Hyperion Records

String Quintet in E flat major, K614
composer
completed on 12 April 1791; published by Artaria in 1793 with the inscription Composto per un Amatore Ongharesa, possibly Johann Tost

Recordings
'Mozart: String Quintets' (CDA67861/3)
Mozart: String Quintets
Buy by post £26.00 CDA67861/3  3CDs  
'Mozart: String Quintets' (CDD22005)
Mozart: String Quintets
Buy by post £10.50 CDD22005  2CDs Dyad (2 for the price of 1)  
Details
Movement 1: Allegro di molto
Track 5 on CDA67861/3 CD3 [10'31] 3CDs
Track 5 on CDD22005 CD2 [10'56] 2CDs Dyad (2 for the price of 1)
Movement 2: Andante
Track 6 on CDA67861/3 CD3 [8'02] 3CDs
Track 6 on CDD22005 CD2 [7'47] 2CDs Dyad (2 for the price of 1)
Movement 3: Menuetto: Allegretto – Trio
Track 7 on CDA67861/3 CD3 [4'01] 3CDs
Track 7 on CDD22005 CD2 [4'08] 2CDs Dyad (2 for the price of 1)
Movement 4: Allegro
Track 8 on CDA67861/3 CD3 [5'12] 3CDs
Track 8 on CDD22005 CD2 [5'40] 2CDs Dyad (2 for the price of 1)

String Quintet in E flat major, K614
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Completed on 12 April 1791, the String Quintet in E flat major K614, Mozart’s last major chamber composition, is the most Haydnesque work of his maturity, perhaps a conscious homage to his friend who had left for London a few months earlier. One of the fascinating things about this work is its balance between a frankly popular, even bucolic manner (the first movement is evocative of the chase, with the violas imitating hunting horns at the outset) and a natural Mozartian grace and refinement.

The opening Allegro di molto contrasts a prevailing tone of jocular banter (the horn call is rarely absent for long) with a sinuous second theme, proposed by the first violin and repeated by the cello against veiled chromatic counterpoints in the violas—a wonderful moment of Mozartian expressive ambivalence. For his slow movement Mozart writes a popular-style Romance in gavotte rhythm, of a type familiar elsewhere in Mozart (most famously in Eine kleine Nachtmusik) and Haydn. Like many Haydn movements it fuses rondo and free variation form, with episodes that develop the dainty gavotte theme in increasingly ornate textures.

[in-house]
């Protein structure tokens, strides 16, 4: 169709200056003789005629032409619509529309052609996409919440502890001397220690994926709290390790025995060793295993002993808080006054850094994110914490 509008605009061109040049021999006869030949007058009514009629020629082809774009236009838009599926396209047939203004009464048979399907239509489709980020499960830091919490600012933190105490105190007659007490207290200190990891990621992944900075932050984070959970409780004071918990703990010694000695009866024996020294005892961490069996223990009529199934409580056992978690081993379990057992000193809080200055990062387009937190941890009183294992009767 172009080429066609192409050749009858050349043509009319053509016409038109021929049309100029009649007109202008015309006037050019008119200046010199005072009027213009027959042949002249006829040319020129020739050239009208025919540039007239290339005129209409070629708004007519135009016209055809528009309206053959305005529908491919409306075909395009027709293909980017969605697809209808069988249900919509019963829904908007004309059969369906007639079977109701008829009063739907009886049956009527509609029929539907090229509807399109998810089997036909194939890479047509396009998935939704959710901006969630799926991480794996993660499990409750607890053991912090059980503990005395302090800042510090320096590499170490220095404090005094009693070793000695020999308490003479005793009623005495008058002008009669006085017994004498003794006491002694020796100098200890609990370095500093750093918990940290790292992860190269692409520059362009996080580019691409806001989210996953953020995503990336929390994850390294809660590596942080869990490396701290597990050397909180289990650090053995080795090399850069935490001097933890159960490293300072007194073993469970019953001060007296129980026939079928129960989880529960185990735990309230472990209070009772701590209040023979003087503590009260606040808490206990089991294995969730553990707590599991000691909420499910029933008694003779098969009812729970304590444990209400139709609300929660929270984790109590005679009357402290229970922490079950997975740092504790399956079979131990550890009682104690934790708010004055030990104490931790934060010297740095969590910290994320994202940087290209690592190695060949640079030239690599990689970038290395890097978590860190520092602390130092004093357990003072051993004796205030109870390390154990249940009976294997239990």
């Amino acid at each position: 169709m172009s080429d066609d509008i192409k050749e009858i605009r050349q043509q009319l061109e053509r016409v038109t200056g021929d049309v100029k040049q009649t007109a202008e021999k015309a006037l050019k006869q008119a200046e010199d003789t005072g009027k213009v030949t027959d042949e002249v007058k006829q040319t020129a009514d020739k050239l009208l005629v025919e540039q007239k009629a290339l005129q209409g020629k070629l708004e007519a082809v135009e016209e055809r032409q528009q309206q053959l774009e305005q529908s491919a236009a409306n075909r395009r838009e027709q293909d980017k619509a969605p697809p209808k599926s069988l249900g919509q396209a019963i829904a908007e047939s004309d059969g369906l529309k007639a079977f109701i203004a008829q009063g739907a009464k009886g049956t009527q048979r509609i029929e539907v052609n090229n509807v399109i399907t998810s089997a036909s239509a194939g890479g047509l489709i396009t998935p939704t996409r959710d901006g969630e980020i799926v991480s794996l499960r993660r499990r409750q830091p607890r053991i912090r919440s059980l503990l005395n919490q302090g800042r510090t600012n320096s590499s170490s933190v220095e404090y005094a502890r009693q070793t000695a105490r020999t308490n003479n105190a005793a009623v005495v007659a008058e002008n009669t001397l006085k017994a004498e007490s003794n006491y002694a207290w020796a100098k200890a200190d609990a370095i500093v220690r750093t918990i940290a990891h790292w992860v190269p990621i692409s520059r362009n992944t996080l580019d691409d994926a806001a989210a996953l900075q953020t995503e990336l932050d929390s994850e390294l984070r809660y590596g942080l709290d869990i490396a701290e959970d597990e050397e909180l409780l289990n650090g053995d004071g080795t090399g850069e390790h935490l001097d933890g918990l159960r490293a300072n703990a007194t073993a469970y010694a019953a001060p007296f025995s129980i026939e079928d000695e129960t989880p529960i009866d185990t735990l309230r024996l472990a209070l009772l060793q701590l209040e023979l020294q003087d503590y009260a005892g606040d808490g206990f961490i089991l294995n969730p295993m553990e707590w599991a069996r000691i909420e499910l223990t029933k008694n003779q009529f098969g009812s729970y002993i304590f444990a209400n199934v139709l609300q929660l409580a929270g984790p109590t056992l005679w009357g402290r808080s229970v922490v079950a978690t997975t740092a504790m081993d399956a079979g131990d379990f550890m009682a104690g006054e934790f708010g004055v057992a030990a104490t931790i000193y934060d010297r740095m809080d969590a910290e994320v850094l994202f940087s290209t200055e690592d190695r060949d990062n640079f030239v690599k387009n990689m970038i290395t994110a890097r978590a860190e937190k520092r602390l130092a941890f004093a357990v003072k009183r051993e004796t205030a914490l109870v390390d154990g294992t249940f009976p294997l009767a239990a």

The jaunty minuet works its ubiquitous descending scale motif in ever-changing instrumental combinations before the violas finally turn it upside down—a slyly witty touch. With a nod to Haydn’s Symphony No 88, the trio presents a lolloping Ländler over a rustic drone bass. In spirit and technique, even the cut of its contredanse tune, the monothematic finale echoes another recent Haydn work, the E flat String Quartet, No 6, from the set published as Op 64. Like Haydn’s finale, it virtuosically combines the popular and (in eighteenth-century parlance) ‘learned’ styles. Brilliant sallies for the first violin and evocations of a gypsy band rub shoulders with bouts of cerebral fugal writing. Then, near the close, Mozart plays the Haydnesque trick of casually turning the melody on its head (shades here of the minuet), before the quintet ends in a volley of sardonic laughter.

from notes by Richard Wigmore © 2010

Track-specific metadata
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Details for CDA67861/3 disc 3 track 5
Allegro di molto
Artists
ISRC
GB-AJY-10-86305
Duration
10'31
Recording date
18 December 2009
Recording venue
St Paul's Church, Deptford, London, United Kingdom
Recording producer
Andrew Keener
Recording engineer
Simon Eadon
Hyperion usage
  1. Mozart: String Quintets (CDA67861/3)
    Disc 3 Track 5
    Release date: September 2010
    3CDs
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